In 2009 Brendan Marrocco was injured by a roadside bomb in Iraq. He is the first soldier to survive losing all four limbs in the Iraq War. He was given prosthetic legs after he was wounded, but he hated not having arms.
"You talk with your hands, you do everything with your hands,” Brendan commented, “and when you don't have that, you're kind of lost for a while."
In December, 2012 Brendan underwent a grueling, 13-hour surgery giving him new arms. Human nerves regenerate at a rate of an inch per month, so using his new arms will be a gradual process. But Brendan is looking forward to being able to drive again and wants to eventually be able to compete in a marathon using a hand cycle. "I just want to get the most out of these arms.”
"He's a young man with a tremendous amount of hope” Dr. Jamie Shores, the hospital's clinical director of hand transplantation said. “And he's stubborn, stubborn in a good way. He's not going to let anyone tell him he can't do something."
The Talmud says that “When the month of Adar arrives, we increase in joy" (Taanis 26b). The month of Adar, which begins this week, is a special time to access new levels of happiness in our lives. Brendan Marrocco can teach us crucial lessons in how to attain happiness.
1. Be happy now. We often view happiness as a future destination point. We'll be happy as soon we get promoted, get married, have a baby, buy a house, get tenure, make partner... But we are never as happy as we originally anticipated. We become caught up in a cycle of conditional happiness.
Happiness isn’t a happening; it’s an attitude. So be happy now, no matter how far you still have to go. Brendan had much cause for despair, but he chose to look at the positive. Despite his pain right after the operation, he kept his sense of humor. Brendan had a hoarse voice from the tube that was in his throat during the long surgery and realized he sounded like Al Pacino. So he started doing movie lines and making the nurses and everyone around him laugh. Don't wait for tomorrow to smile.
2. Live without regret. Too often we dwell on the past and ruminate about what we could have and should have done differently. We get stuck in the "I should have" syndrome. We should have chosen a different major, better place to live, nicer spouse, more lucrative job. We should have said something else, felt something else, been somewhere else.
Live your life without regrets and focus on who you are today. Last year Brendan attended a Sept. 11 memorial with other disabled soldiers and he expressed that he has no regrets about his military service. "I wouldn't change it in any way. I'm still the same person."
3. Be grateful to others. Sometimes we forget the importance of connecting with others, forgetting to maintain friendships and nurture new ties. Sharing in others' celebrations and being there for them when times are hard is crucial for happiness. But even more essential for happiness is being able to express gratitude to others for the myriad ways that they give to us.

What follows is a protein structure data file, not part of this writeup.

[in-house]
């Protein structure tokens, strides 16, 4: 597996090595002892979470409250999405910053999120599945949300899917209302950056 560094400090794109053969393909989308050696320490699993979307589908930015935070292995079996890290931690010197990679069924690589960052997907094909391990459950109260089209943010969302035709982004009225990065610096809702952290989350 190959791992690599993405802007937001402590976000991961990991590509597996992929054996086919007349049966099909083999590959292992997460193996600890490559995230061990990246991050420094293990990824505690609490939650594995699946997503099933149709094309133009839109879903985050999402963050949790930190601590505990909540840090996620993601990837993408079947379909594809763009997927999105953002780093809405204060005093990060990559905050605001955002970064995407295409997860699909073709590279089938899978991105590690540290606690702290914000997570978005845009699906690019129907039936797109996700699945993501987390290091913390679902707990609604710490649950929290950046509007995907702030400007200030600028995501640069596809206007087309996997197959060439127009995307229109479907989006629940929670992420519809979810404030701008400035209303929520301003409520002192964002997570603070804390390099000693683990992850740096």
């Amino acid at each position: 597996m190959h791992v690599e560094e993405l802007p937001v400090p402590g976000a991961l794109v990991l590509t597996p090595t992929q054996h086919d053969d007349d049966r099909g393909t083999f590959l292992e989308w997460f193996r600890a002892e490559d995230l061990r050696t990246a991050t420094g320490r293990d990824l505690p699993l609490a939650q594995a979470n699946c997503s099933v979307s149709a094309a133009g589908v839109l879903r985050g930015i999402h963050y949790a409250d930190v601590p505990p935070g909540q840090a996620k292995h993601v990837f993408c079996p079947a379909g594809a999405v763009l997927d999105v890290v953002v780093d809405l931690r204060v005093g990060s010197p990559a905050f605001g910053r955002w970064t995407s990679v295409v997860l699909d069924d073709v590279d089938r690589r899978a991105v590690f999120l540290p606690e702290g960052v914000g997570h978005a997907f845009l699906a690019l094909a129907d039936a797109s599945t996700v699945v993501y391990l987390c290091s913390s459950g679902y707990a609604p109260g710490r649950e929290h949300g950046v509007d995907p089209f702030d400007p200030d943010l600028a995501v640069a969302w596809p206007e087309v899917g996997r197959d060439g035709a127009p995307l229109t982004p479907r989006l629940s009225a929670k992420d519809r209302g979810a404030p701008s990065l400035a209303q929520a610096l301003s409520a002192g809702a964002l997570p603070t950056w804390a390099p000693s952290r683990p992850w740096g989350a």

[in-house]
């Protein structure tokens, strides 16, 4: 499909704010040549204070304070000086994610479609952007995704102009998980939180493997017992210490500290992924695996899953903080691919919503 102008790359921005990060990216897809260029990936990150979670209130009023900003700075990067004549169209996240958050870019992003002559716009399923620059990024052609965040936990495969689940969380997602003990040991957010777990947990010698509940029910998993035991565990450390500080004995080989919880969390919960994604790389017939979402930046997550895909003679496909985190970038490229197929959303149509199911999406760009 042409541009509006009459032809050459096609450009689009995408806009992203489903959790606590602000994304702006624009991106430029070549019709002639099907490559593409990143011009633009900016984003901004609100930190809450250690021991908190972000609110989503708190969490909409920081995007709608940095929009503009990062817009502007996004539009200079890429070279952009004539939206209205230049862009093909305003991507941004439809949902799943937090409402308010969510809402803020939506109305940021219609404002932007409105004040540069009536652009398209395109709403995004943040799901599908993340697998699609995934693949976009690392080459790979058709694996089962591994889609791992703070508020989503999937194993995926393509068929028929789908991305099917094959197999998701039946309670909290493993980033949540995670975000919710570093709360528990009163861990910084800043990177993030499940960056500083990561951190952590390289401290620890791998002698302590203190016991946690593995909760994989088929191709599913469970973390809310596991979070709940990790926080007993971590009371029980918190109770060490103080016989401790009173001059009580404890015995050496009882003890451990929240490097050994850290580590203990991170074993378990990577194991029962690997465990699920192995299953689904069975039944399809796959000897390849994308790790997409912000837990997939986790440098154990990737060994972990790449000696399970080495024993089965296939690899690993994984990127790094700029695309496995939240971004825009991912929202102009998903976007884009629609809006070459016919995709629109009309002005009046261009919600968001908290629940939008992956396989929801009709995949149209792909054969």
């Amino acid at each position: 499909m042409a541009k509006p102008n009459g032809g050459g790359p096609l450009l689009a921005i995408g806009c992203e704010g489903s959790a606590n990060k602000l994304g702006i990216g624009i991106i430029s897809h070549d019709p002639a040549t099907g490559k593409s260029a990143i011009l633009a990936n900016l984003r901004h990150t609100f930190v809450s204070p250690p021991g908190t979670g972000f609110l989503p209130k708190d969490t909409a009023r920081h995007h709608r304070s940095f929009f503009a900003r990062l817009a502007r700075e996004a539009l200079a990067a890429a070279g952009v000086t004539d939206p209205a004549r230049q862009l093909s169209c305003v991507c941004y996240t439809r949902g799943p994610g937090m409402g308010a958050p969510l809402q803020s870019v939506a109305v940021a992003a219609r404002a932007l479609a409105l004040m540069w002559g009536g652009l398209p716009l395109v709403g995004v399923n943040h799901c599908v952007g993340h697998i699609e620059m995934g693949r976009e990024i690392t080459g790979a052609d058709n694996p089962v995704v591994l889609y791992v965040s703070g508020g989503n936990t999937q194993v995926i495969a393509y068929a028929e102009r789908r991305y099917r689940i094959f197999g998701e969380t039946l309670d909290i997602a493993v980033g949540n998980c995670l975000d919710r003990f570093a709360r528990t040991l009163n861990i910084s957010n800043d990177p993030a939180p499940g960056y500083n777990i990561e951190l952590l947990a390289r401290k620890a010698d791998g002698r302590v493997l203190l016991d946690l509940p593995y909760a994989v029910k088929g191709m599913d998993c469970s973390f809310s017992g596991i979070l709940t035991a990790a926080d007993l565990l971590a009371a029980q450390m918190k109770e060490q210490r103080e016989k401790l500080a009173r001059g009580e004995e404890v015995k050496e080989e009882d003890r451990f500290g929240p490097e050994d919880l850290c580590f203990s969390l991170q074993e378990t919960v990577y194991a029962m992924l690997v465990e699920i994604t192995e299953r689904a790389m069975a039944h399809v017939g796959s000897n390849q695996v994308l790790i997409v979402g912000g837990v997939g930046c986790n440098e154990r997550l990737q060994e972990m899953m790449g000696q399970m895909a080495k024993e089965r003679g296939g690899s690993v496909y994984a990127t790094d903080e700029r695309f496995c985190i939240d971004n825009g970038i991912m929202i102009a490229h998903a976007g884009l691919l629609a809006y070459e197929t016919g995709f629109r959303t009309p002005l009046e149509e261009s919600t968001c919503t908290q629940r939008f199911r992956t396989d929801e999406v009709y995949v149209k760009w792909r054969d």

Brendan publicly thanked the donor's family for their precious gift of new arms. And he wishes that he could thank the deceased donor himself. "I am humbled by the gift. I want to say 'thank you.' He's the reason I'm alive."
4. Stretch. We often choose the path of least resistance. We think we'll be happier if we could just stay within our comfort zones. But challenging ourselves makes us not only stronger but happier too. Brendan first spent months learning to walk on prosthetic legs before the double arm transplant. He is anxious to use his new arms despite the pain, but the surgeons want him to take it slowly. "I suspect he will be using his arms for just about everything as we let him start trying to do more and more. Right now, we're the ones really kind of holding him back." According to the surgical team, Brendan’s constant pushing beyond his limits is the key to his recovery and optimism.
5. Feel blessed. It’s so easy to stop appreciating all the blessings in our lives. We focus on what we lack instead of what we have. Brendan shows us what it means to recognize abundance in our lives. "I feel great. I'm alive. I never really accepted the fact that I'd have arms. Now that I have them, it's almost like it never happened," said Brendan. "It's like I went back four years. I'm so happy."
If Brendan, who can still only partially use one of his transplanted arms, is so happy, what about us? That is the happiness challenge. To appreciate the gift of having arms, having legs, just being alive. It’s the Hebrew month of Adar, the month we increase our joy. Let’s embrace the challenge.